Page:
According to USA Today, the two pilots reported their aircraft unexpectedly pitched nose down after they engaged autopilot following departure.It was also reported that another pilot experienced a “temporary level off” triggered by the aircraft automation. The captain of a flight called part of the aircraft’s flight manual “inadequate and almost criminally insufficient.”

“The fact that this airplane requires such jury rigging to fly is a red flag,” that captain – who was not identified by name – wrote in a report to the federal Aviation Safety Reporting System.

READ ALSO:   Anchor Dan Mwangi apologizes for 'rude gestures' on Ethiopia crash

The captain said part of the plane’s flight system was “not described in our Flight Manual.”Professional aviators who operated Boeing 737 MAX 8, and logged from April 2018 to December 2018 filed at least 11 reports concerning ‘erroneous’ automation responses.

Both Ethiopia and Indonesian ill-fated planes crashed after experiencing drastic speed fluctuations during ascent, and their pilots tried to return to the ground after takeoff.Aviation experts suspect that MAX 8’s Maneuvering Characteristics Augmentation System, or MCAS, may have caused the jets to make unwanted dives.

In both cases, it’s believed that technology took over the control of the planes from the pilots, and all attempts to take back the control failed – leading to deadly crashes in Ethiopia and Indonesia.

In fact, flight data recovered from the Indonesia crash indicated pilots repeatedly tried to get the plane’s nose up before impact.While responding to Lion Air Boeing 737 MAX 8 crash, Boeing issued a service bulletin warning pilots that erroneous flight data fed into the MCAS could force the aircraft into a dive for up to 10 seconds.

source: standard.co.ke

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Africa

University of Botswana to offer Brexit course

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A course about Brexit, the UK’s plan to leave the European Union, is to be offered as an option by the University of Botswana’s history department.

The course, called Modern Britain, will “study the crisis” as it happens, a notice shared on Twitter said.

Students will, however, not sit for an exam.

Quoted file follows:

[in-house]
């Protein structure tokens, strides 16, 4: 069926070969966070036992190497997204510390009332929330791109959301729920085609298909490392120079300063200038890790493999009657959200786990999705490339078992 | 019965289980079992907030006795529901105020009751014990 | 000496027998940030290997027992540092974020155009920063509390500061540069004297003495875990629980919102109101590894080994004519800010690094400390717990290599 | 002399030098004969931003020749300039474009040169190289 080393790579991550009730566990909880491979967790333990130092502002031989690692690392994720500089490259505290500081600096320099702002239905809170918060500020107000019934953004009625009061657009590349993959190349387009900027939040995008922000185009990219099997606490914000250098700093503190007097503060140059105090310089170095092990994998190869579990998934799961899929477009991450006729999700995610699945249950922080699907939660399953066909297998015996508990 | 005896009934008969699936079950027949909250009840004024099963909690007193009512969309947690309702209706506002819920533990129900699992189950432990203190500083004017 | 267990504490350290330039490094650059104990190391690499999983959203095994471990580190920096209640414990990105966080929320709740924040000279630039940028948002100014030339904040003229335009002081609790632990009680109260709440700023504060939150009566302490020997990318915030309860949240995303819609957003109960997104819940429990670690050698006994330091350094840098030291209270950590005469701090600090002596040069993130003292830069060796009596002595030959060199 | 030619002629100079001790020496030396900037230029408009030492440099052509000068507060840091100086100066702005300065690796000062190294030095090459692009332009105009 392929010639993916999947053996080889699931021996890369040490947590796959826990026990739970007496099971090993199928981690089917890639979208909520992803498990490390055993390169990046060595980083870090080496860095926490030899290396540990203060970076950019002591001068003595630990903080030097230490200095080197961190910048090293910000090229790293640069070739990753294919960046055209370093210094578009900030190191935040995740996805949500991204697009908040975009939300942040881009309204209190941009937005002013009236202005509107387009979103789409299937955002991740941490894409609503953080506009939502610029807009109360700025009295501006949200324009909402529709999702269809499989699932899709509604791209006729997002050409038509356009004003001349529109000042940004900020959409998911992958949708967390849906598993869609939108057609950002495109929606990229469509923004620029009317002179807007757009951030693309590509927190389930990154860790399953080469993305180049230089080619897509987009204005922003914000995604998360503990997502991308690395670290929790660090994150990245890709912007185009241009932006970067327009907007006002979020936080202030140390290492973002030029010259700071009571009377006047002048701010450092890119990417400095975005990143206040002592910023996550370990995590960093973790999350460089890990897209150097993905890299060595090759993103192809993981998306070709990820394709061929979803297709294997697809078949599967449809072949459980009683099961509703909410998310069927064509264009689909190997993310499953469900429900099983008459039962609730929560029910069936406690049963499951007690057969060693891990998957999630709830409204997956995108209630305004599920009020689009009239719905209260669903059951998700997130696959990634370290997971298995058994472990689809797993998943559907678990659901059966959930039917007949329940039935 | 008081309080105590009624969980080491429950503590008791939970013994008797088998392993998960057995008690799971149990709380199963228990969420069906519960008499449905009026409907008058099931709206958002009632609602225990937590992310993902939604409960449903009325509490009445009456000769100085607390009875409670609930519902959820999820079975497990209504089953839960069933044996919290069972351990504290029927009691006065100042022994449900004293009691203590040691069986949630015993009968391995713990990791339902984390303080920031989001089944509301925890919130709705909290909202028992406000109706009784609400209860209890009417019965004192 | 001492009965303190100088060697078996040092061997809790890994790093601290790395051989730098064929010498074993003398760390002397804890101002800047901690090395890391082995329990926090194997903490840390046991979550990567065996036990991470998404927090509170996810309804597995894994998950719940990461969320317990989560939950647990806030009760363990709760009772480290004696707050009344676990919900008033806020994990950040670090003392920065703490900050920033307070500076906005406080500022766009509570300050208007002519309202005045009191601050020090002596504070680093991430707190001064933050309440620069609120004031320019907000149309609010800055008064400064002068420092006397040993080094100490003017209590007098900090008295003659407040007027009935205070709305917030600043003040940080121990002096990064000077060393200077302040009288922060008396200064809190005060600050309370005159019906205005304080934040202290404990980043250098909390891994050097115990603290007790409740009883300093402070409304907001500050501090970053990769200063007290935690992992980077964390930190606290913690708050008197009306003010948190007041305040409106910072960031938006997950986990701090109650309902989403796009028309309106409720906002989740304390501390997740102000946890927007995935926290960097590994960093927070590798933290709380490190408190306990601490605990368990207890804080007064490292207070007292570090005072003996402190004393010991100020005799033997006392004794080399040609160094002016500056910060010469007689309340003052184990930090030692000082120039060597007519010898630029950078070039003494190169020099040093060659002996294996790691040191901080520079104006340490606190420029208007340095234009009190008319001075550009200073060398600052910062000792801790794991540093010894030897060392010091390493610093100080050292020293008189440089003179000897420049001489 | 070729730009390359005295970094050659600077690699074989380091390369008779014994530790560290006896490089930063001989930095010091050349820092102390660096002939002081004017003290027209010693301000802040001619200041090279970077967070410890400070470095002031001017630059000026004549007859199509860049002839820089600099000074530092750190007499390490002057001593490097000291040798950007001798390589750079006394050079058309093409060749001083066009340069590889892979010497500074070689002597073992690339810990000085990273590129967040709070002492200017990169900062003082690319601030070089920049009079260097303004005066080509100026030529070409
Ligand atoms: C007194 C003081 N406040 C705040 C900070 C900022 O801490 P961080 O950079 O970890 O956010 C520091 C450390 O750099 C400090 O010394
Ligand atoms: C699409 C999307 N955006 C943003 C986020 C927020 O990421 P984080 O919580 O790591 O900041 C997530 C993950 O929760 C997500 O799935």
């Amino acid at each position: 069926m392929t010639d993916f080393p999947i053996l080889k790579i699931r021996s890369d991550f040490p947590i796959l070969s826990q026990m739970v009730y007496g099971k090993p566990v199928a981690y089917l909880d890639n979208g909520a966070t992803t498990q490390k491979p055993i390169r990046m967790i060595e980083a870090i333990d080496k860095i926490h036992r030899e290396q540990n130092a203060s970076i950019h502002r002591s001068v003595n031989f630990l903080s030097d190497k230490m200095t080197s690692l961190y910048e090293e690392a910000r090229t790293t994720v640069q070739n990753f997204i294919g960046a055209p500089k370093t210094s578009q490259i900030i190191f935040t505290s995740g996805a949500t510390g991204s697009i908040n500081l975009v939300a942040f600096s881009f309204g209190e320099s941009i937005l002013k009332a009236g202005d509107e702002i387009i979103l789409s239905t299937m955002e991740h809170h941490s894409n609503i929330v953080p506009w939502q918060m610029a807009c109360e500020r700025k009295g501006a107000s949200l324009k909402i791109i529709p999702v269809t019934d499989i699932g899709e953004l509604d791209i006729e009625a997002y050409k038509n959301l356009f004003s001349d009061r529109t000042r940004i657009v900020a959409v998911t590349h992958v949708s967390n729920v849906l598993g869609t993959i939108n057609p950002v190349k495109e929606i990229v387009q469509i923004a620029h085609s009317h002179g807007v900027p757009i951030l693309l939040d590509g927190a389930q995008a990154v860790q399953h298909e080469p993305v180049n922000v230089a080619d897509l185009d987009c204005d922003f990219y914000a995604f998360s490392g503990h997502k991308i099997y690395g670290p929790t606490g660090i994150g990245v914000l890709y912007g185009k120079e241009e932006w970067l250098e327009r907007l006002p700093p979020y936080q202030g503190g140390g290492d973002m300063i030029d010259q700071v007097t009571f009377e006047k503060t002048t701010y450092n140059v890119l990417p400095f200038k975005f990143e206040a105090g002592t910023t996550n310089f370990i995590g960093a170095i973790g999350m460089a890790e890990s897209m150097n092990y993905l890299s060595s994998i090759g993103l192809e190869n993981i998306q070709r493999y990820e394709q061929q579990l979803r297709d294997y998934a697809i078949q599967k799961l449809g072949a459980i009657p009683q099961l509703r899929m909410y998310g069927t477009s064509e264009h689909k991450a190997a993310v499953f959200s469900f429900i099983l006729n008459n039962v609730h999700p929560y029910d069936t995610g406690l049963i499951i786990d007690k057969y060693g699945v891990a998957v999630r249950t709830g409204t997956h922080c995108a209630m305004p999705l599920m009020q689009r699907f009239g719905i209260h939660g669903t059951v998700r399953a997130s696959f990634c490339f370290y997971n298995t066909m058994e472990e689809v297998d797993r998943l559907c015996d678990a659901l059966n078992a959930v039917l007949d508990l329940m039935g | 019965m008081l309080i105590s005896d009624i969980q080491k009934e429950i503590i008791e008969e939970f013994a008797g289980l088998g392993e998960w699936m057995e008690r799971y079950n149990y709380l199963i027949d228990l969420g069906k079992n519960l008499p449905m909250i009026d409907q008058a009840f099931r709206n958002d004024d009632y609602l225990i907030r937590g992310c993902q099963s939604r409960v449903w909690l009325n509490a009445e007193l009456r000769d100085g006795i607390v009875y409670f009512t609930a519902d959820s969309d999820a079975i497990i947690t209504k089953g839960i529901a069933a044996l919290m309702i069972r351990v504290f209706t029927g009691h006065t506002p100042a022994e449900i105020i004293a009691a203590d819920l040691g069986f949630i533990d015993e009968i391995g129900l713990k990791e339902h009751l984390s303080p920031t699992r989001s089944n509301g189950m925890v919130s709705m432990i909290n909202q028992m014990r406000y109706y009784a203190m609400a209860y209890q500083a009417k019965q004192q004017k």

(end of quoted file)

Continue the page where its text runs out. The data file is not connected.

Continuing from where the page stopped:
Bruce Bennett from the university confirmed to the BBC that the course will be offered.

“[It] is intended to link the present crisis, which is of interest to many people, to the historical background,” he said.

He said that as an elective course students from other departments would be able to take it.

“There has been interest from students from across the university, including of course political science but not limited to them.”

He added that other major events in British history would also be covered.

“This semester the British history course will focus on the Brexit crisis, as it happens, in combination with relevant British history. This historical background includes both relatively recent events such as the Northern Irish Troubles and the Good Friday agreement, and the deeper background.”

READ ALSO:   VIDEO: Wails, muffled screams and prayers as families of the victims visit crash scene
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Igathe ditches Equity Bank and Kenyans wonder whether he can ever keep a job for long

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Equity Bank Managing Director Polycarp Igathe has rejoined Vivo Energy as Executive Vice President of Sales and Marketing.

Igathe will assume his new role from September 1, barely a year after joining the lender.

“I am pleased to announce that Polycarp Igathe will rejoin Vivo Energy as the Executive vice president Sales and Marketing, a newly created role that is being added to the Vivo Executive Management (VEM),” Vivo Energy CEO Christian Chammas said in a statement.

In his new role, Igathe will be responsible for sales and marketing across the group.